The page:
Instead, we need to start using sentences such as Huffman’s to get less-privileged people the same justice.

6) I love that #MoscowMitch actually seems to have worked and McConnell is now actually allowing the election security we need.

7) Garrett Epps, “The Electoral College Was Terrible From the Start.”

When Trump won the electoral contest, the republic was in danger. Would it have been saved by an Electoral College that sabotaged or reversed the result? Citizens should support such an electoral démarche, I think, only if they would also support a military coup to block Trump. Either alternative would inflict near-mortal damage on our system of elections.

Meanwhile, the residue of the Hamilton idea is a system more, not less, prone to misfiring. In the event of a near-tie next year, I can imagine that a losing candidate, or powerful forces backing him or her, would use bribery, threats, violence, and blackmail to try to flip one or two electors. The Constitution should not be read to empower such corruption, or to open the door to such chaos.

The electoral system is a disaster; those concerned with its dangers would do better to support the National Popular Vote Interstate Compact, under which states bind their electors to vote for the popular-vote winner. That has its own risks—a rogue legislature might try to violate its pledge. But they pale beside the Hamilton alternative.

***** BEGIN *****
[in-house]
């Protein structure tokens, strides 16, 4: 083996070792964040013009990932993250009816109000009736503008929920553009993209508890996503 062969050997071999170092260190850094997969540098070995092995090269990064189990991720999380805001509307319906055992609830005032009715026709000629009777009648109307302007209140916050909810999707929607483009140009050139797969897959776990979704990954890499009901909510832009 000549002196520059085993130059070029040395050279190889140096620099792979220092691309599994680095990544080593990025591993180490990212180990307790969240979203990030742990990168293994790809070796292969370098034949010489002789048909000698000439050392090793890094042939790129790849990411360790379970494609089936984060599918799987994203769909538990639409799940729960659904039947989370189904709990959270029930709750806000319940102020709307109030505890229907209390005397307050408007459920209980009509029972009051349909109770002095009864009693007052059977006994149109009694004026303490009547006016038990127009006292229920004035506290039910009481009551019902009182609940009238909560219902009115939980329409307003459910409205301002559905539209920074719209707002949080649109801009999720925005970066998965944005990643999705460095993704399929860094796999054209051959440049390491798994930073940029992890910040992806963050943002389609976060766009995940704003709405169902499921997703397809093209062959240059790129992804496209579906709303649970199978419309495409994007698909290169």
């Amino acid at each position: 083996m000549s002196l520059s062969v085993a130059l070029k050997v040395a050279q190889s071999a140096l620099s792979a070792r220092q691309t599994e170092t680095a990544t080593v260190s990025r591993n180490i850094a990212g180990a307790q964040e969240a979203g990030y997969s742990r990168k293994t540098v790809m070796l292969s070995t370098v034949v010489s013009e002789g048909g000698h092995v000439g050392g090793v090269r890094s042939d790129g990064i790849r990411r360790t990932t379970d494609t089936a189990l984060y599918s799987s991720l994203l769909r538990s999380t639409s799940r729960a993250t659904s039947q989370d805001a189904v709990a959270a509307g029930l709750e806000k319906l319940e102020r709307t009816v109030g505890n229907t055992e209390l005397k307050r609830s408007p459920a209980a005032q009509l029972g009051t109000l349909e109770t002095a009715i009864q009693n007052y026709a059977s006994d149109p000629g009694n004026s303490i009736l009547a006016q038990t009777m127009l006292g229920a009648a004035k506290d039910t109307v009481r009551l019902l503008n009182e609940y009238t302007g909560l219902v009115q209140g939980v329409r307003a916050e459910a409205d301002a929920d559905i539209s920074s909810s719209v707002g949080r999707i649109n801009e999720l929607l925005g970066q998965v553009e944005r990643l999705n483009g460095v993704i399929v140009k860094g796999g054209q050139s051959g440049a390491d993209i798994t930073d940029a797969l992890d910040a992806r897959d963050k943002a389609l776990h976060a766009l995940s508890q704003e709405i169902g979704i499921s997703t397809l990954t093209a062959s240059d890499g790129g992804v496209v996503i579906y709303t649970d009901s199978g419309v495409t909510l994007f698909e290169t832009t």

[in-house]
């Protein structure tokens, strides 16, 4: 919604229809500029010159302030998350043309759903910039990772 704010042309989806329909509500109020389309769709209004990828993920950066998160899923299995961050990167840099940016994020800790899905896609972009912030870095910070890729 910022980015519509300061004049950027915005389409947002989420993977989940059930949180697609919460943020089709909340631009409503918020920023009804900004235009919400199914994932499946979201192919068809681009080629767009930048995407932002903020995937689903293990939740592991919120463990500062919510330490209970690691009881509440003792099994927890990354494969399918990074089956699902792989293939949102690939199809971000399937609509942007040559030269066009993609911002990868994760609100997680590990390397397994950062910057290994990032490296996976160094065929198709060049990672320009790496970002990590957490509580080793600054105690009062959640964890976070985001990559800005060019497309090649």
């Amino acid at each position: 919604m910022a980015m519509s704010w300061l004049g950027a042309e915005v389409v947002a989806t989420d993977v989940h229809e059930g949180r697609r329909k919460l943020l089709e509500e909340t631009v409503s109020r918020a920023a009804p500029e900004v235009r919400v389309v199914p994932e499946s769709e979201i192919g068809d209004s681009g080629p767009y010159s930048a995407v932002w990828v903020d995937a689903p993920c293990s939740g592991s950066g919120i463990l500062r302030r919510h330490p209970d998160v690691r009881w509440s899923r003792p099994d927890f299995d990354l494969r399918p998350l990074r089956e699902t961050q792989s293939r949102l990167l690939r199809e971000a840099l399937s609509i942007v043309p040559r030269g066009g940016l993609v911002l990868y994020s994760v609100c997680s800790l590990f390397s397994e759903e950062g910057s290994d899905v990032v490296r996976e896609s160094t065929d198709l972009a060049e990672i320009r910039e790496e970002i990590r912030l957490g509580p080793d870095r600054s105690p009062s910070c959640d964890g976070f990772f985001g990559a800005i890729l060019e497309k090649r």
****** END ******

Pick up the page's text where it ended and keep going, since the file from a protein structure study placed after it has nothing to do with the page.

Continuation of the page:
8) Very much enjoying Gladwell’s new book (as with everything Gladwell writes).  You know what I really hate?  All the Gladwell haters.  No, he’s not perfect, but he writes brilliantly and engagingly about social science while tying disparate research into larger themes that aim to change our perspective on the world.

9) Drum on cigarettes and vaping:

There’s no question that vaping is less harmful than cigarette smoking. No one debates that. It’s also true that vaping can help smokers quit cigarettes. No one debates that either.

As usual, though, the question is: how much? No one can tell you for sure, but here’s a chart that provides a hint:

Cigarette smoking has been steadily declining in the US since the ’60s. Vaping products started to take off in the US in 2013 and have increased their popularity every year since then. So if vaping were really making a serious dent in cigarette smoking, you’d expect to see the trendline for smoking bend downward starting a few years ago.

But you don’t. That doesn’t mean vaping has had no effect on adult cigarette smoking, but it does mean that the effect has probably been tiny at best. Now compare that to the rise in teen vaping: